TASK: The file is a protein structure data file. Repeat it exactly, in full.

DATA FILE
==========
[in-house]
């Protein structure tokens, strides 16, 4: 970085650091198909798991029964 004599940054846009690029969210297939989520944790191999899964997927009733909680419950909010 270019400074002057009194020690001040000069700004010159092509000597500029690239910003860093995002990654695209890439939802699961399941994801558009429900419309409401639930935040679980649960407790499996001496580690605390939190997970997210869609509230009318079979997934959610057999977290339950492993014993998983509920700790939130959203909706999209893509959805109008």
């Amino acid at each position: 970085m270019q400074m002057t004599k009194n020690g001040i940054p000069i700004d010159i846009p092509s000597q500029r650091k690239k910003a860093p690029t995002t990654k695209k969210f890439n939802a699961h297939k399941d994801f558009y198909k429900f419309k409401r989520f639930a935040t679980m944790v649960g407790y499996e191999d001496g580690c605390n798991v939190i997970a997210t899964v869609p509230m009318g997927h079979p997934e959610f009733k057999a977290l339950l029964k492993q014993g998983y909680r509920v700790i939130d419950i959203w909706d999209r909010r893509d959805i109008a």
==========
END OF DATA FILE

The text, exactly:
[in-house]
């Protein structure tokens, strides 16, 4: 970085650091198909798991029964 004599940054846009690029969210297939989520944790191999899964997927009733909680419950909010 270019400074002057009194020690001040000069700004010159092509000597500029690239910003860093995002990654695209890439939802699961399941994801558009429900419309409401639930935040679980649960407790499996001496580690605390939190997970997210869609509230009318079979997934959610057999977290339950492993014993998983509920700790939130959203909706999209893509959805109008």
């Amino acid at each position: 970085m270019q400074m002057t004599k009194n020690g001040i940054p000069i700004d010159i846009p092509s000597q500029r650091k690239k910003a860093p690029t995002t990654k695209k969210f890439n939802a699961h297939k399941d994801f558009y198909k429900f419309k409401r989520f639930a935040t679980m944790v649960g407790y499996e191999d001496g580690c605390n798991v939190i997970a997210t899964v869609p509230m009318g997927h079979p997934e959610f009733k057999a977290l339950l029964k492993q014993g998983y909680r509920v700790i939130d419950i959203w909706d999209r909010r893509d959805i109008a």